After several weeks of posts that have pretty much steered clear of my normal subject matter, I’m back to sharing macro shots of flowers.
But before I start I want to point out something about my photos; especially flower photos. Last year (remember almost all my photos are shown on a one year lag) I started processing my files a little differently.
My objective has always been to create a photo that is something someone would enjoy looking at for awhile. Color balance is not always a big priority with me and if adjusting tones or curves causes some minor change in color tone, I don’t worry about it too much. I do try to keep things very realistic with regard to color (especially for insects and other wildlife) but I’m not trying to create a photo for a textbook illustration.
So last year I started “playing around” with light and dark in my photos. I intentionally started emphasizing the darkness around the subject and adding brightness to the subject in selected spots, depending on the natural lighting and whether I wanted to emphasize or deemphasize that light. This has helped me reduce some of the boredom and loss of interest in photographing flowers as I now look forward to “what can I do to make this look more interesting or pleasing. Of course it also means I now spend a lot more time processing, which I don’t like, but for now the tradeoff is worth it. Most of these flower shots show how I am now processing my photos.
Daylilies colored dark red to maroon are in the top of my list of favorite flowers to photograph. Unlike so many other red flowers these do not cause me problems with exposure. With most red flowers I seem to have problems capturing detail in the petals due to either over or under exposure. I’m not sure why the daylilies are easier for me, but I think it might have something to do with the texture of their petals – much “meatier” than most.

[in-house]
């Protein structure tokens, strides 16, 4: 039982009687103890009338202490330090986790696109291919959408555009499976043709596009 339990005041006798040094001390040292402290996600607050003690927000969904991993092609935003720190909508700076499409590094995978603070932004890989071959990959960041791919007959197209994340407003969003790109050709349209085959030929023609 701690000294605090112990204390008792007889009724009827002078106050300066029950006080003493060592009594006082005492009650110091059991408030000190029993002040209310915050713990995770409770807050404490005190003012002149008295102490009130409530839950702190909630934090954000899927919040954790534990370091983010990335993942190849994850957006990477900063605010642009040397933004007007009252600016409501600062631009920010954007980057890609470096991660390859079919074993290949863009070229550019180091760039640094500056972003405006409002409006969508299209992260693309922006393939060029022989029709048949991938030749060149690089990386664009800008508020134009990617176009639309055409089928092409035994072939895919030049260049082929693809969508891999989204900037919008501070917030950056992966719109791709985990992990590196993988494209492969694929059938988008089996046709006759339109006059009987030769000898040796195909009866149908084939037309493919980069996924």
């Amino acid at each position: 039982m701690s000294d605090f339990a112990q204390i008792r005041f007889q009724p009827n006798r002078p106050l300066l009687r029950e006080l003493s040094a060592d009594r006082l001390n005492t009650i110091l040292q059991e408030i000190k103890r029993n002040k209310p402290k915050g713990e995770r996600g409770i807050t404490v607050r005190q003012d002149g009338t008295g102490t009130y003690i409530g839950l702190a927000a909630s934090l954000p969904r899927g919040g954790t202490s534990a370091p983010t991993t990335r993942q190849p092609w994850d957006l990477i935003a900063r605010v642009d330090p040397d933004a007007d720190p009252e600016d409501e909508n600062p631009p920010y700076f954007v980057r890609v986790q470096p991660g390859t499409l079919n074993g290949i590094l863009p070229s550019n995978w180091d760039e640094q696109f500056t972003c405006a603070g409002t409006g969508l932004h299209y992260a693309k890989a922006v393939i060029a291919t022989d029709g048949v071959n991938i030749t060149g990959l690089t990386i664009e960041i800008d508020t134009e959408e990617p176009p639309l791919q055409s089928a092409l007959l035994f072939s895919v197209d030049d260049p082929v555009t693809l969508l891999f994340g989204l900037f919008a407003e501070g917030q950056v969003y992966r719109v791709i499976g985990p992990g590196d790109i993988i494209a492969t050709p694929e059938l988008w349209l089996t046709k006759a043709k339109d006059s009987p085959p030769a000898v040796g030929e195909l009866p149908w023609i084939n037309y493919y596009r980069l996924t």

Rudbeckia in full bloom.
Another example of my favorite
This is a bachelor button from a garden up the street from me.
I’m not sure what this is. At first I was going to say rudbeckia, but the bud on the right doesn’t look like a rudbeckia. It might be a gaillardia. I only had them for a short time (a few days of monsoon type rains and standing water did them in) so I don’t have a good memory of them.
Definitely a rudbeckia and in my favorite stage of its lifecycle. I just love the thin little petals acting like fingers protecting the inside of the bud.
Another bachelor button, or maybe the same one. Note how the sepal has a Art Deco look similar to the sepals of zinnias. The design is similar to the top of the Chrysler Building in Manhattan, New York.
I don’t remember if this just regular grass seed or ornamental.
I’ll end the post the way I opened, with a shot of a daylily. I love the way the filaments and style seem to be emerging from molten lava.
Thank you for stopping by.